National Institute for Occupational Safety and Health: -25% of those surveyed said their job was the single greatest cause of stress in their life.
British Medical Journal- Feb. 22, 1997-Reuters-Feb. 21, 1997 2 Studies-job stress may increase chances of coronary heart disease. Job control and pressure were tested.
Between 1981-1995, 44 studies were published, most of which found a significant positive
relationship between job strain and all-cause mortality or job strain and CVD risk factors, such as hypertension.
Estimates of relative risk for men in cohort studies with positive results have ranged from 1.6 for all-cause mortality among 477 retired Swedish men followed for six years (25), to 1.9 for CVD mortality among a representative sample of 7219 Swedish male employees followed for nine years (50), to 6.2 for 79 male Swedish myocardial infarction (MI) survivors followed for 6-8 years (115). A relative risk of 2.9 for coronary heart disease (CHD) among 328 women followed for 10 years, was observed in the Framingham Heart Study (68).
Positive associations were found among cross-sectional, case- control, and cohort studies. Half of the 44 studies were population-based which enables generalizability of results. In addition, significant associations were found with a variety of formulations of the independent variable (job strain).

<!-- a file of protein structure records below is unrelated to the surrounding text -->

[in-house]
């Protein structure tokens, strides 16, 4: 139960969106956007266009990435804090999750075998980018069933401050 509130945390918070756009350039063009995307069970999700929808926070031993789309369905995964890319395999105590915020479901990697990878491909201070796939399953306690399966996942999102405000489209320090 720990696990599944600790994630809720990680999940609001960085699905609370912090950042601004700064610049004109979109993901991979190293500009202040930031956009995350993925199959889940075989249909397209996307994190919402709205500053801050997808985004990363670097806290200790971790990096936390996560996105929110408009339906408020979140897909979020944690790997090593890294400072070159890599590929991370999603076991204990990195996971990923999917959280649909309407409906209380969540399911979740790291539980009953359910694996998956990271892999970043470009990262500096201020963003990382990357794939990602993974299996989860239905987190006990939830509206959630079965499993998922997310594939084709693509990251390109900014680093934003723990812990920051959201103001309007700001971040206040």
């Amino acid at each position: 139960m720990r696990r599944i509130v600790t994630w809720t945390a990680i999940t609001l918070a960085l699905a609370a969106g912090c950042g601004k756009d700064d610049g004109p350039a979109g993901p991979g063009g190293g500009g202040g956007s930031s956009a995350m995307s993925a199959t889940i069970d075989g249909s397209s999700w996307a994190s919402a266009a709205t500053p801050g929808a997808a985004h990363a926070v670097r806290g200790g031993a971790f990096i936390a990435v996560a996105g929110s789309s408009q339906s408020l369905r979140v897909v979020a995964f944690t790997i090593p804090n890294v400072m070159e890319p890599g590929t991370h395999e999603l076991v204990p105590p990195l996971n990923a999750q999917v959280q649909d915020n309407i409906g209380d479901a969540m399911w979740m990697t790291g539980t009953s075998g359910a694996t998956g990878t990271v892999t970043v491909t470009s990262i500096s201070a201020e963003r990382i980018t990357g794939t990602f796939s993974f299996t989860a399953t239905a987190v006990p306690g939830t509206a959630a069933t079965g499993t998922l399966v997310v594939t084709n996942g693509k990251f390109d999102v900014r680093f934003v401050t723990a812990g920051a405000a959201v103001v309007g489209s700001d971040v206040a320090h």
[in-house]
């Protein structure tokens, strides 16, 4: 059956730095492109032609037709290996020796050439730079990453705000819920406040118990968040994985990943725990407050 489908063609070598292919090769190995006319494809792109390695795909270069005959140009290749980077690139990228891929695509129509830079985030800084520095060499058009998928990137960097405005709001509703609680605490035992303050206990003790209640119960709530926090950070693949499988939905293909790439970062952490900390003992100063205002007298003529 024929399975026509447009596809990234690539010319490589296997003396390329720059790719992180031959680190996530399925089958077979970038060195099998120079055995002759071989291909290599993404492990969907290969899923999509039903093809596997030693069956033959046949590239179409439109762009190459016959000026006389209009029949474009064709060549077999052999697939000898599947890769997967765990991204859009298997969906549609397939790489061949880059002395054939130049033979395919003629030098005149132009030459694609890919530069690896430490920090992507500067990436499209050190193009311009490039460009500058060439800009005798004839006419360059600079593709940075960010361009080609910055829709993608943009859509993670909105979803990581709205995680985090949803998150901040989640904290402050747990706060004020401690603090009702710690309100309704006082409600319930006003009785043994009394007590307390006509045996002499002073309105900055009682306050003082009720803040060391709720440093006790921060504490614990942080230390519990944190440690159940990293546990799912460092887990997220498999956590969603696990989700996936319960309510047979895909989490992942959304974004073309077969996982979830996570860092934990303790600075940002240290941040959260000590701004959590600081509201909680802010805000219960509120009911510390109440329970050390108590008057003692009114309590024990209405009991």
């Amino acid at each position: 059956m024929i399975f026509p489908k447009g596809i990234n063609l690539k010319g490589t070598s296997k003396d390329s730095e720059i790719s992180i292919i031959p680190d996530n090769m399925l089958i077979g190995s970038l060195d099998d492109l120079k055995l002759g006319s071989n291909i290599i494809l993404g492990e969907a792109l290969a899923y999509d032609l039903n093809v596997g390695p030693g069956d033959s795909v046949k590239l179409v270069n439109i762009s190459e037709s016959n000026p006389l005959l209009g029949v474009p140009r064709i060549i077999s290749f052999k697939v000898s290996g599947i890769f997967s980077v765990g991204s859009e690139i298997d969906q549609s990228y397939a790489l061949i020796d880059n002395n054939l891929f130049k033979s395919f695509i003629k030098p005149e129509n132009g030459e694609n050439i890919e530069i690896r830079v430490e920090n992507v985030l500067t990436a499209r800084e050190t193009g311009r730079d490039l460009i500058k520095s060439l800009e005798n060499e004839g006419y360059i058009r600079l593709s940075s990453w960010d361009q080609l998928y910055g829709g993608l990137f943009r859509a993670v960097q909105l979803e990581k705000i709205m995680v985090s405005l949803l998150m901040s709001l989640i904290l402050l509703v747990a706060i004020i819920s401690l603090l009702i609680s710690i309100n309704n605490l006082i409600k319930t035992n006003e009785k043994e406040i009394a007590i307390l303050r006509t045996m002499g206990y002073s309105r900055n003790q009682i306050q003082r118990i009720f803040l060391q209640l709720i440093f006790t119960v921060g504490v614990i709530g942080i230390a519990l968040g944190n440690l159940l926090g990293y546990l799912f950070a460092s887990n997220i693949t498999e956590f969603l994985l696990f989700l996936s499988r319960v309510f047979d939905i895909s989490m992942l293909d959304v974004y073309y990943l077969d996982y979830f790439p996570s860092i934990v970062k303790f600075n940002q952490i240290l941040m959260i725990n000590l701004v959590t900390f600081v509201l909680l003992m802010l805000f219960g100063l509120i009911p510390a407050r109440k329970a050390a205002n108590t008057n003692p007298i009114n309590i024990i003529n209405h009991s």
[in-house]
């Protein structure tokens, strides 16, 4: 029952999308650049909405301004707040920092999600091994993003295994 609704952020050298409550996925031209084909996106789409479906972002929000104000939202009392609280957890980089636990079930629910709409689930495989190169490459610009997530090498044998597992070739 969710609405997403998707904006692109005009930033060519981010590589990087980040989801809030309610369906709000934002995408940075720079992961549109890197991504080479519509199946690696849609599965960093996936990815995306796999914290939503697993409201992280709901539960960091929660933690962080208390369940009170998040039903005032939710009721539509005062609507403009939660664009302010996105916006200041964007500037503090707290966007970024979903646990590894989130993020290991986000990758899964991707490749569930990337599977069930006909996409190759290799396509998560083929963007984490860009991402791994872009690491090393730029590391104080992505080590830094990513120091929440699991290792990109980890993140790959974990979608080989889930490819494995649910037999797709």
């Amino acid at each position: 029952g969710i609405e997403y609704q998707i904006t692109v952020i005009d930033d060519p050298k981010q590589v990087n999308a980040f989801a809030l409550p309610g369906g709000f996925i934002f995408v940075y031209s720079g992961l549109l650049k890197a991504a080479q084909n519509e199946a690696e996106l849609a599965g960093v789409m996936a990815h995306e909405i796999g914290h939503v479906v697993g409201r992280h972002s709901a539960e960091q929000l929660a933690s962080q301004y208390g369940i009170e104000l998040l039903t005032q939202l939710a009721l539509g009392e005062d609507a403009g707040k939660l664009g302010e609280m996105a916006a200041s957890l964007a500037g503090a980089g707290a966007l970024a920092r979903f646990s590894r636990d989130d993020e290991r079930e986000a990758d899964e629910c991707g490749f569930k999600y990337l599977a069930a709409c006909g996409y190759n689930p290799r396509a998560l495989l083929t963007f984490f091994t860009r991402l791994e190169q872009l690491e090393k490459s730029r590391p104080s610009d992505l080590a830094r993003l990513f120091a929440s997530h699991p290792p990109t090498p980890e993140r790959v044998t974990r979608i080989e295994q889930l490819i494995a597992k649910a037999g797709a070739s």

Of 12 cohort studies (10 of CVD and two of all-cause mortality), seven found significant
associations (5, 8, 25, 33, 50, 68, 115). The Alterman et al. (1994) cohort study, while classified as non-confirmatory, provides results that are nearly significant: OR=1.40 (95% CI 0.92-2.14) for job strain controlling for CVD risk factors. Only after controlling for occupational status (bluecollar vs white-collar) does the OR drop to 1.03. Blue-collar status was strongly associated with job strain. However, while decision latitude was significantly associated with reduced risk, psychologic demand was also associated with reduced risk. The methodology of the nonconfirmatory Hlatky et al. (1995) cohort study has been reviewed and criticized [attach letters to Circulation].
Four studies examined job strain and CVD symptoms while 20 studies examined job strain and CVD risk factors. While null results were reported for job strain and serum cholesterol (37, 86, 90, Alterman et al., 1994), job strain was associated with smoking in three (32, 81, Johannson, Johnson and Hall, 1991) of seven studies. In one of these studies, (Alterman et al., 1994), while “job strain” was not associated with smoking, smoking was associated with lower demands (p=.058, crude) and lower decision latitude (p<.001, crude).